Visit our nEw wEbsitE at www.westfield-chamber.org Hamilton County Business Magazine/December 2010 • January 2011

31


Dining Out Native Italian brings his memories of Italy to Westfield Italia Mia

Story and photos by Scott Tyree their passion for food and, most importantly, they still enjoy their time together. Vito was raised in Mola Di Bari on the coast of Southern Italy surrounded by farmland, fishing boats and unassuming restaurants serving delicious Italian cuisine. Known for its glowing whitewashed buildings, Mola Di Bari has a rich food history. Interestingly enough, the city government operated several public ovens where residents would gather to bake bread and share recipes. Italia Mia (“My Italy” in English) is Vito’s attempt to bring the flavors of his hometown to residents of Hamilton County and beyond.

he city of Westfield welcomed Italia Mia to its growing list of fine independently owned restaurants one year ago this month. Westfield residents Vito and Lori Ruggieri understood both the risks and rewards of starting a new restaurant. They believed that a family-friendly Italian restaurant serving fresh food made from the finest ingredients at a reasonable price would succeed in a tough climate. So far Italia Mia has found success by holding firmly to these beliefs but it has not been easy. Fresh food means endless hours of slicing vegetables, stirring pots of homemade sauce and making dough, among the many other tasks required. Despite the long hours, this hard working couple has not lost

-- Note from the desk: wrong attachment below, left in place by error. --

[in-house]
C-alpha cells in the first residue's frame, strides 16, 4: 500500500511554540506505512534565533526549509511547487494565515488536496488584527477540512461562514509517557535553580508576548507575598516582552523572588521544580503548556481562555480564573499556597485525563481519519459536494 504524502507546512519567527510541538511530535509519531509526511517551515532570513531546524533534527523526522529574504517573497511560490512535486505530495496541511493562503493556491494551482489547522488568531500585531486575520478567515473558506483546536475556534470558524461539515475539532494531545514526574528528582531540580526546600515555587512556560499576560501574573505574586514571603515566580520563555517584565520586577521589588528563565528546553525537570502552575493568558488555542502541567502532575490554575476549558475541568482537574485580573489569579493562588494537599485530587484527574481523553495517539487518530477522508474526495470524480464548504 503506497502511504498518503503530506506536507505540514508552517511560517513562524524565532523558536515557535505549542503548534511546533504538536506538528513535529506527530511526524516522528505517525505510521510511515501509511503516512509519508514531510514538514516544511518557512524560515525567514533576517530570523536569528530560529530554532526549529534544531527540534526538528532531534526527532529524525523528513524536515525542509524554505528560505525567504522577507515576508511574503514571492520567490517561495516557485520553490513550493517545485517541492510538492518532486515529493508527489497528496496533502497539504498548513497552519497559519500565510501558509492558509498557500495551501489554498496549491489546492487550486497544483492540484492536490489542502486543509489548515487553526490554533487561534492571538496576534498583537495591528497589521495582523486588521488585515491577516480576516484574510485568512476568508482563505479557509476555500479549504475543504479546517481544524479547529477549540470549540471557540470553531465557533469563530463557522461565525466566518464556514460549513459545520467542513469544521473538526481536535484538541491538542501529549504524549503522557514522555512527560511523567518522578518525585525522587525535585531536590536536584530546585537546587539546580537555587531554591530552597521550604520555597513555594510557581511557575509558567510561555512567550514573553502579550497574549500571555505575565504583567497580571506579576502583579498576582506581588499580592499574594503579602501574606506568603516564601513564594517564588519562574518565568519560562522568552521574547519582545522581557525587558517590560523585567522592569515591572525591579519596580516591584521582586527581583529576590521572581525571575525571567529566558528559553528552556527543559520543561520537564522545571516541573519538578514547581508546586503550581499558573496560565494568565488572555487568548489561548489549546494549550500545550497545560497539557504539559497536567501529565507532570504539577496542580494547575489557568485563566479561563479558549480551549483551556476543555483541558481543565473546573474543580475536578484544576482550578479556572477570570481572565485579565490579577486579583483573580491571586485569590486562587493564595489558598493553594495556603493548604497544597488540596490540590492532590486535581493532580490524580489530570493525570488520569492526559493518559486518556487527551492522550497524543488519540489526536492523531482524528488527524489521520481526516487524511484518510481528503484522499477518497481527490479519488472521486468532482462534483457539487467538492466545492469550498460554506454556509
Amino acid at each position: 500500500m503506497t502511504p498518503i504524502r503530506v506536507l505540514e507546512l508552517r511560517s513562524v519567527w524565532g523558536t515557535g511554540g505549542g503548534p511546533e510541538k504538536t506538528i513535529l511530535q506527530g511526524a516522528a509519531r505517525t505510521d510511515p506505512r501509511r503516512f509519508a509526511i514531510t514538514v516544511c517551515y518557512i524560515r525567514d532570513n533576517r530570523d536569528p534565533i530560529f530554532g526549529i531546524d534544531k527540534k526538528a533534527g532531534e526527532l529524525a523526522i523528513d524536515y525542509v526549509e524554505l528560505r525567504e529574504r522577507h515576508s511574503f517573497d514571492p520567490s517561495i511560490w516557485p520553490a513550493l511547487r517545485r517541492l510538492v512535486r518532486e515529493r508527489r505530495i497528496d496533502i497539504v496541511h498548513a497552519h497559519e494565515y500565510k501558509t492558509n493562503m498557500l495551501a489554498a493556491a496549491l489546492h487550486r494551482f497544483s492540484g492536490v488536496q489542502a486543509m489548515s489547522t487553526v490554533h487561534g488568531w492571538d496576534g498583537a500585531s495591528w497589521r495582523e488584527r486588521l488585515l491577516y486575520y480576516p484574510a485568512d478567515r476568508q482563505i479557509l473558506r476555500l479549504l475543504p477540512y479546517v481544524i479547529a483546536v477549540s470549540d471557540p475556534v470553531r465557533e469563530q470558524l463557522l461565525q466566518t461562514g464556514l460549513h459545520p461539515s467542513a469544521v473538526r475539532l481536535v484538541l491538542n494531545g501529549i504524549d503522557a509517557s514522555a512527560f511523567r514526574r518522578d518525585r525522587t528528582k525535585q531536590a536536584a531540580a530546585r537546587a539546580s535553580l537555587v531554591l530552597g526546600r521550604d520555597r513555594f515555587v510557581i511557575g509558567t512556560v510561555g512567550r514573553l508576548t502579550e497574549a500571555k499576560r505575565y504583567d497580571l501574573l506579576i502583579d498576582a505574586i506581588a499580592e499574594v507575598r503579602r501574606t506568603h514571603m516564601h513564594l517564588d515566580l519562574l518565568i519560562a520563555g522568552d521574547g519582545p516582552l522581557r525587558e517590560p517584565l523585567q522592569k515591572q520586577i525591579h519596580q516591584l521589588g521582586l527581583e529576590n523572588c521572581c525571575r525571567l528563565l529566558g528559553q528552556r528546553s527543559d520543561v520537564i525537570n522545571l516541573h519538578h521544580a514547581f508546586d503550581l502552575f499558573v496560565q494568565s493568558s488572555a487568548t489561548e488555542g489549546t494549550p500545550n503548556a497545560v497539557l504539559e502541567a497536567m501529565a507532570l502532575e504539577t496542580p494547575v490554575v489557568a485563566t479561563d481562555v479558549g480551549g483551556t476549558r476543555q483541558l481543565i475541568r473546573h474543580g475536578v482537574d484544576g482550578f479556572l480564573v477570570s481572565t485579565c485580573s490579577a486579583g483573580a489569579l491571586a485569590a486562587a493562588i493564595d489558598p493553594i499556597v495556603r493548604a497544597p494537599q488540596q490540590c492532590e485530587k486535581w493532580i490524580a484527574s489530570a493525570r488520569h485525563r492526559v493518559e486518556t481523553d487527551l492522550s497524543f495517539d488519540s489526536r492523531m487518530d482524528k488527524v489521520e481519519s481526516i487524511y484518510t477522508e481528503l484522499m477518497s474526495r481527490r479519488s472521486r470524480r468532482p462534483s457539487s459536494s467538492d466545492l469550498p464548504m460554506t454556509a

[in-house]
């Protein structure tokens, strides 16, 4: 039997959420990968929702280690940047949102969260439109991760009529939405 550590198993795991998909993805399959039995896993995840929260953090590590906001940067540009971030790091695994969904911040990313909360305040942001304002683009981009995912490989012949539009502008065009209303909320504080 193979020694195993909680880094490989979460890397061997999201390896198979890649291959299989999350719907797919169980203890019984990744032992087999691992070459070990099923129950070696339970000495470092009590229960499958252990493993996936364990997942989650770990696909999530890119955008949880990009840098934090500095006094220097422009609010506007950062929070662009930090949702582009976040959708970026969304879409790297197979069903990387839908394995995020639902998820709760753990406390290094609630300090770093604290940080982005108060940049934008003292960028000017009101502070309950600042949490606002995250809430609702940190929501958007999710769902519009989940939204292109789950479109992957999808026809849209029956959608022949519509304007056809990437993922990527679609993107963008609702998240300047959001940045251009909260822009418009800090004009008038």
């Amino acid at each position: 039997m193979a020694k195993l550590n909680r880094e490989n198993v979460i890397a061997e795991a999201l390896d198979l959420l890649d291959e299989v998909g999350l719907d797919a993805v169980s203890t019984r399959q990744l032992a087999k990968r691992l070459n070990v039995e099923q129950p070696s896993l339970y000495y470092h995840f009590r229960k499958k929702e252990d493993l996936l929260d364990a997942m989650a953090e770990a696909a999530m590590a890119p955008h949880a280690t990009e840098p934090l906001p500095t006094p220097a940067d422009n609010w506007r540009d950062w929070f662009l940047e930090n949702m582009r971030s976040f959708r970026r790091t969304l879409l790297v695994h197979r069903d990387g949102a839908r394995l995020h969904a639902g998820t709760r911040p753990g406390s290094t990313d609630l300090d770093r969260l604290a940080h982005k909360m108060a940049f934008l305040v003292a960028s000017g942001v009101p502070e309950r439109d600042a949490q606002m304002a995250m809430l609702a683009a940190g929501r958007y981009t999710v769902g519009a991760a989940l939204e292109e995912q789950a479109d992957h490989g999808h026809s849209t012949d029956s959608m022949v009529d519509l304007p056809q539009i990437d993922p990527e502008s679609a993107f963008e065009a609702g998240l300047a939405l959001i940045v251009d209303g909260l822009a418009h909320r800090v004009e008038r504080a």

32

The key to Vito’s Southern Italian style cooking is simplicity and freshness. Sauces are mildly seasoned and allow their primary ingredient to shine. The Alfredo, Marinara and Vodka each contain relatively few ingredients, but are bursting with flavor. The marinara sauce has a sharp tomato flavor that rivals any I have tried, but a visual inspection reveals few specs of oregano and seasonings. The meat sauce is carefully

Mola Di Bari has a rich food history…the city government operated several public ovens where residents would gather to bake bread and share recipes. crafted each day and contains short ribs, pork and cuts of filet mignon, making it quite unique and a must try. There is a pasta dish highlighting each of the sauces, but the Fettuccine Di Mare, with Clams, Mussels and Shrimp sautéed in garlic butter and topped with Marinara, is outstanding. Vito started in the food industry by making pizza and he has certainly mastered the art. In addition to the fresh dough and homemade sauce, Vito finds many other ways to set Italia Mia apart in a crowded market. For instance, the onions are sautéed before

December 2010 • January 2011/Hamilton County Business Magazine

Lori and Vito Ruggieri being added to the pizza and the flavor of caramelized onions on pizza is delicious and surprisingly rare. The sausage is brought in from Chicago and is the same sausage found at many of the legendary spots in the windy city. That is where the